The major thing that bothered me was that I had the impression some designers presented in the book pretend to be far more clever than they actually are. They remind me of the Emperor’s New Clothes – they are “so cutting-edge” that anyone disagreeing with them is dismissed because they simply “don’t get it”. Or they adopt irony as a means to stop dead in its tracks any critical evaluation and discussion of their work – read the superb How to Live Without Irony by Christy Wampole for context. There’s nothing profound or avant garde to the appropriation of MS Word styles and empty placeholder symbols. It’s a lazy gimmick, nothing more. I hate to admit it, but underlined Times Bold and crossed boxes on pastel backgrounds make me want to punch someone really hard. Distorted Arial with thick outlines? Find a decent geometric typeface that better lends itself to this, for crying out loud. I never understood why “artistic typography” often equals inane type choices, and why “conceptual typeface” means badly constructed, amateurish letter forms. Also, if you are going to start tugging at Bézier anchor points of existing fonts, please make sure the end result looks the least bit interesting or even makes sense. And applying a simple Photoshop effect on a default typeface on a plain background… what’s the point? Now if there were any discernible conceptual links between choice of type, typographic treatment and thematic content of the poster I would applaud all this. Sadly in all of these cases I failed to find them, which made them seem gratuitous.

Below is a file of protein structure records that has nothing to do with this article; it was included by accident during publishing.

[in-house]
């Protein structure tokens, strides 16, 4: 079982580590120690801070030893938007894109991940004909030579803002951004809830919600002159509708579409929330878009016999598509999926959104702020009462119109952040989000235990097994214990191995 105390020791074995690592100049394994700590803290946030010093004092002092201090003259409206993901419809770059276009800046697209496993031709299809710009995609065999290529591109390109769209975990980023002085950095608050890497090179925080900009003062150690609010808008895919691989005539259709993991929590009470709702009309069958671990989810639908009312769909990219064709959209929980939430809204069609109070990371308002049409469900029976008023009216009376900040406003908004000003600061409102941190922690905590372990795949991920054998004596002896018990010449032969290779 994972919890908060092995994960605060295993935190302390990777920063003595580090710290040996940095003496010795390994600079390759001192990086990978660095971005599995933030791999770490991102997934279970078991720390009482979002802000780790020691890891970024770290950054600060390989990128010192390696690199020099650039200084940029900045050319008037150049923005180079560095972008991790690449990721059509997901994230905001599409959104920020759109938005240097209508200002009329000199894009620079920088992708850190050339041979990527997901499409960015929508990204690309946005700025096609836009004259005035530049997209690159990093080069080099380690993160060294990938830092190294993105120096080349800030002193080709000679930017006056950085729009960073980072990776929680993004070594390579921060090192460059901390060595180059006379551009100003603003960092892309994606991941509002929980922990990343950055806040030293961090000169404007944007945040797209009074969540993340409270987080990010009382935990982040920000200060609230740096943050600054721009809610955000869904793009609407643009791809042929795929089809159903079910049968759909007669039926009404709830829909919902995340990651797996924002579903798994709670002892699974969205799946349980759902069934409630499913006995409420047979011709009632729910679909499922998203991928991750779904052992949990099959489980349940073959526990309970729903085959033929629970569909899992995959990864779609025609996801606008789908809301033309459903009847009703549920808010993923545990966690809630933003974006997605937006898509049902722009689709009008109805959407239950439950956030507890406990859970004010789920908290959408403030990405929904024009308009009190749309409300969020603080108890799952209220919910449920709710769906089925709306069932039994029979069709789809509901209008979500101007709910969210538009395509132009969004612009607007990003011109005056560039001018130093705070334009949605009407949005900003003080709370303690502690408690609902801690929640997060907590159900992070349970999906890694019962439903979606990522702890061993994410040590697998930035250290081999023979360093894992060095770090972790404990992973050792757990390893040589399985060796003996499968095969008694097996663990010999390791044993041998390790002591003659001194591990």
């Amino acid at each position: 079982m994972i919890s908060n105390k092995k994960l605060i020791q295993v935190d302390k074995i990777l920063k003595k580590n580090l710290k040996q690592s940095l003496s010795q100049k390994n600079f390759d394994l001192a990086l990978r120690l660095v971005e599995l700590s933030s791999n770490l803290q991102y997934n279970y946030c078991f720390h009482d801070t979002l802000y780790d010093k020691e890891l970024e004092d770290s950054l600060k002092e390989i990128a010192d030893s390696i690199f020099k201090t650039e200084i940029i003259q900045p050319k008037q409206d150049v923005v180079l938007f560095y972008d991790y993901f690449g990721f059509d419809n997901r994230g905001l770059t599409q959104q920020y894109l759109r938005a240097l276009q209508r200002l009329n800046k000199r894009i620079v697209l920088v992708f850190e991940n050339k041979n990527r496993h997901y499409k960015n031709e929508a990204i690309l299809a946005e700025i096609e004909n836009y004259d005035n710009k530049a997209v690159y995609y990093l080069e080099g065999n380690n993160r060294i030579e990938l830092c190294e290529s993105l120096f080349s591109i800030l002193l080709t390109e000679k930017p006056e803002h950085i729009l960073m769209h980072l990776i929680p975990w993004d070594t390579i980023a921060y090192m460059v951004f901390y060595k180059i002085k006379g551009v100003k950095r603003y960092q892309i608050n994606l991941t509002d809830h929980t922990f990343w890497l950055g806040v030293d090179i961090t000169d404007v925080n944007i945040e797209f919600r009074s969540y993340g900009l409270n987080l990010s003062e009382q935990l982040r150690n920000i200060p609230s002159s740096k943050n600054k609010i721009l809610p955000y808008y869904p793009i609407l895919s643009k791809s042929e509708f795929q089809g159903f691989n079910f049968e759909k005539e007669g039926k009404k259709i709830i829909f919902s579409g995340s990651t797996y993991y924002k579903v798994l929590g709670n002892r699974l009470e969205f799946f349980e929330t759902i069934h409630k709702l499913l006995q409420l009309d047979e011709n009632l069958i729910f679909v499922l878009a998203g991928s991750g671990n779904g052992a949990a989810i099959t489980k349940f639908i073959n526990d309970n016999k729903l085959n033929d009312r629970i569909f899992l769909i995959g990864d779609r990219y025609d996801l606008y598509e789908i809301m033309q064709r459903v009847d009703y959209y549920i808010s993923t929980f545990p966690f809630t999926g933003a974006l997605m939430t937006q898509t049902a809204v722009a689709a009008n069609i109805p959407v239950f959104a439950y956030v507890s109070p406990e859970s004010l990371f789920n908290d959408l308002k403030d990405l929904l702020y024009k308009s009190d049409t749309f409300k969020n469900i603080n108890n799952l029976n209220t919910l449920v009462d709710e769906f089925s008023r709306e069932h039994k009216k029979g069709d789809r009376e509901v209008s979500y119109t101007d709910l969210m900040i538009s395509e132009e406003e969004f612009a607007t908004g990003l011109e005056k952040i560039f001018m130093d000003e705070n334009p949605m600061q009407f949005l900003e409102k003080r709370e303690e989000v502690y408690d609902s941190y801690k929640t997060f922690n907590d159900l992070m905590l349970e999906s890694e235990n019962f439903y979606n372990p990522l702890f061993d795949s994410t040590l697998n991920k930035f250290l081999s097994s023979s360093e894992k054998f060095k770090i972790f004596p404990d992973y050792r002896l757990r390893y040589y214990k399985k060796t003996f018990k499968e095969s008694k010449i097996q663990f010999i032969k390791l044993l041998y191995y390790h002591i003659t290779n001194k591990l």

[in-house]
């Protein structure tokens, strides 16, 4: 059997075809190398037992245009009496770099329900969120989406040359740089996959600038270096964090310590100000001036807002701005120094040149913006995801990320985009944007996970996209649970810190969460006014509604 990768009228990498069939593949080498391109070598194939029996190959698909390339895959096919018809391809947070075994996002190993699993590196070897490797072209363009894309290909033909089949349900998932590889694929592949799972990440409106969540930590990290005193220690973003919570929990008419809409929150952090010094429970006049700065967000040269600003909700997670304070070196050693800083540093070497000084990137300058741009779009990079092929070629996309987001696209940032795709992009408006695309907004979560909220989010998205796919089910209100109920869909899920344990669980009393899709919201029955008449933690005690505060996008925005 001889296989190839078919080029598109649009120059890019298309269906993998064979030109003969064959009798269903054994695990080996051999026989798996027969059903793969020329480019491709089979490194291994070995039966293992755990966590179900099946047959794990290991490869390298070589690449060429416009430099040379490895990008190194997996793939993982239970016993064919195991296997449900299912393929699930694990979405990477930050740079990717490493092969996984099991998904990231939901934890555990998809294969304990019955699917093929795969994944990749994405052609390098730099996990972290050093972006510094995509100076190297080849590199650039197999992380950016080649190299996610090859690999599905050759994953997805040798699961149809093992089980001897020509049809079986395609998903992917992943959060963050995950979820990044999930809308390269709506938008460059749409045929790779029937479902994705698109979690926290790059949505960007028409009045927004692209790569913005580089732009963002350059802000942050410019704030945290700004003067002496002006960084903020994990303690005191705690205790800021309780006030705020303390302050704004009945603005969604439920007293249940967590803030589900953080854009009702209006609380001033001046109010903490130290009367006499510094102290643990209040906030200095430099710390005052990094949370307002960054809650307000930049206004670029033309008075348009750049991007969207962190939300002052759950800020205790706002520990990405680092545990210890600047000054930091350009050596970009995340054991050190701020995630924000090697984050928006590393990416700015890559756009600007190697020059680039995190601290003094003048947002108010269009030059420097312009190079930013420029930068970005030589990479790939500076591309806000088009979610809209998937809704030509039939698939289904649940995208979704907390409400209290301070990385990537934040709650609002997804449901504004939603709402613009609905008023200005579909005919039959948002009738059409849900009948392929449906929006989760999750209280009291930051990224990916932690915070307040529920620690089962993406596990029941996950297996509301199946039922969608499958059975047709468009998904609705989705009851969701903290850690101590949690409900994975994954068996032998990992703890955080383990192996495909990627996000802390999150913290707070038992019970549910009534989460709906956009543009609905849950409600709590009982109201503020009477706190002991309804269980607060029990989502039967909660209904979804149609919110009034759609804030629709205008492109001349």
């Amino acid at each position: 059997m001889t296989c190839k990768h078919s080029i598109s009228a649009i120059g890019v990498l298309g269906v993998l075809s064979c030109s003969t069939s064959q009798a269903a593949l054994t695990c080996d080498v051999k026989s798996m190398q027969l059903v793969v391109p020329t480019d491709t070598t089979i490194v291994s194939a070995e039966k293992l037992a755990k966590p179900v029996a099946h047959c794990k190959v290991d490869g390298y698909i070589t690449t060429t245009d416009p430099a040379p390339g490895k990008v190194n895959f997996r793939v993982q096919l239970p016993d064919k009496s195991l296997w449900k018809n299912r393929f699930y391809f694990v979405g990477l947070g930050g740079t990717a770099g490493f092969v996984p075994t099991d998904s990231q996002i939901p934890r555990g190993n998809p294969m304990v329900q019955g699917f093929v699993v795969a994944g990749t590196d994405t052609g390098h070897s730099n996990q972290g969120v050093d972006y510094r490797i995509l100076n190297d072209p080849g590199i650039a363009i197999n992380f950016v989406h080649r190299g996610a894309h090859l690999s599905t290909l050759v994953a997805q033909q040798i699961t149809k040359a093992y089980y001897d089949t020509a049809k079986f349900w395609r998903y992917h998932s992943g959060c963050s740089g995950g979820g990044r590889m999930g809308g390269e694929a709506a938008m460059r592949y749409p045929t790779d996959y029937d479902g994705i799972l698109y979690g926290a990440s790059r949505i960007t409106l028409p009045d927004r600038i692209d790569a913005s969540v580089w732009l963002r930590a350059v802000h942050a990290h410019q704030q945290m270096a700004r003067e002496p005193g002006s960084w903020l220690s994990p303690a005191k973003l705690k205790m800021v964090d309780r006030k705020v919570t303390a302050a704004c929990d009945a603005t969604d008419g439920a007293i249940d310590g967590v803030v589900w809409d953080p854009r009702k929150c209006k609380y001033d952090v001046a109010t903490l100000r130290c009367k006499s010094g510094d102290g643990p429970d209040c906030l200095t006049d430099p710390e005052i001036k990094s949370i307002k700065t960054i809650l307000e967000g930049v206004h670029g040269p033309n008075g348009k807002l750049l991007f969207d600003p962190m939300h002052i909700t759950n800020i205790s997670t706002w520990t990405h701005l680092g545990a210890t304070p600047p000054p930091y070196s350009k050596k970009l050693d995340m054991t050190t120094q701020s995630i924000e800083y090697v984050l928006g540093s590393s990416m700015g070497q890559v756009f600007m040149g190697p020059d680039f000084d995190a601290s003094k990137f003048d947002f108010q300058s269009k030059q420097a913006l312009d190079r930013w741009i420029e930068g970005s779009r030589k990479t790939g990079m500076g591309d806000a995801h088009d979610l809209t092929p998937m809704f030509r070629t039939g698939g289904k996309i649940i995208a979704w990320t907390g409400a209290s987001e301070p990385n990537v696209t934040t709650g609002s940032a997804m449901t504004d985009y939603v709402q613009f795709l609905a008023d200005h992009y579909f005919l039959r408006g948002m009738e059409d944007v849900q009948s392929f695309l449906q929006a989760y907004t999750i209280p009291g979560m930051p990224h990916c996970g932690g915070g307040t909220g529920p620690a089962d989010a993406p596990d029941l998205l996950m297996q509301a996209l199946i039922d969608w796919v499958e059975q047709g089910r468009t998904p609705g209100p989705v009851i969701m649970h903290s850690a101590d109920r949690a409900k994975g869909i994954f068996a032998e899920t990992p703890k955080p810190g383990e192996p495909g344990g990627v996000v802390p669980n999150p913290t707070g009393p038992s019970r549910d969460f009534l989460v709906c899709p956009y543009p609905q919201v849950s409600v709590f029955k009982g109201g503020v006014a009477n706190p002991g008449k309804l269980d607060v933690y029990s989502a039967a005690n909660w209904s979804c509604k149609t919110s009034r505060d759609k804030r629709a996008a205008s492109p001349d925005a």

Fortunately there is enough interesting work to be discovered in Type Only. Nevertheless I only rarely felt the same excitement I did when I originally discovered the typographic work coming from CalArts, Cranbrook, Emigre, Jonathan Barnbrook, Why Not Associates, David Carson, and so on and so on. Much of the work in Type Only is indebted to previous designers and styles, and often pales in comparison to the classic works presented in the opening section. I also missed a couple of world-class designers who had been omitted, like Philippe Appeloig or Pierre di Sciullo to name but two.
As is customary for publications by Unit Editions the production values of Type Only are immaculate. The light-weight blind embossed cover is wrapped in an oversized folded dust jacket printed in black on silver. Its flexibility makes the book open comfortably and sit perfectly in the reader’s lap. The soft uncoated paper feels very nice to the touch and lends a unifying artistic feel to the reproductions of the works.
All text is set in b+p swiss typefaces’ Simplon BP Mono, the fixed-width sister of Simplon BP. Although the choice of typeface is conceptually sound and aesthetically pleasing, I am not such a fan of monospaced text. Furthermore, the inexplicable presence of fi- and fl-ligatures occasionally made me trip. Like Hannes Famira correctly observed on Twitter proportional ligatures in fixed pitch typefaces need to be featured as discretionary ligatures, not standard ligatures, if at all… Personally I think they make little sense as they contradict the very essence of monospaced type.
(…) there are many more examples of this ‘type only’ approach than we could fit in the printed book, and that’s why we are starting an online archive.
They encourage their readers to submit own projects that qualify as ‘type only’ – even unpublished, experimental work – or to put forward someone else’s work. The gallery starts to looks interesting and is bound to become a great resource for typography-based design.
Despite my very personal opinion about the work selected for the book, Type Only is definitely worth having if you want to explore contemporary typographic art and design. Pleasant to browse through, very well-designed and beautifully produced, this is a nice addition to the Unit Editons catalogue.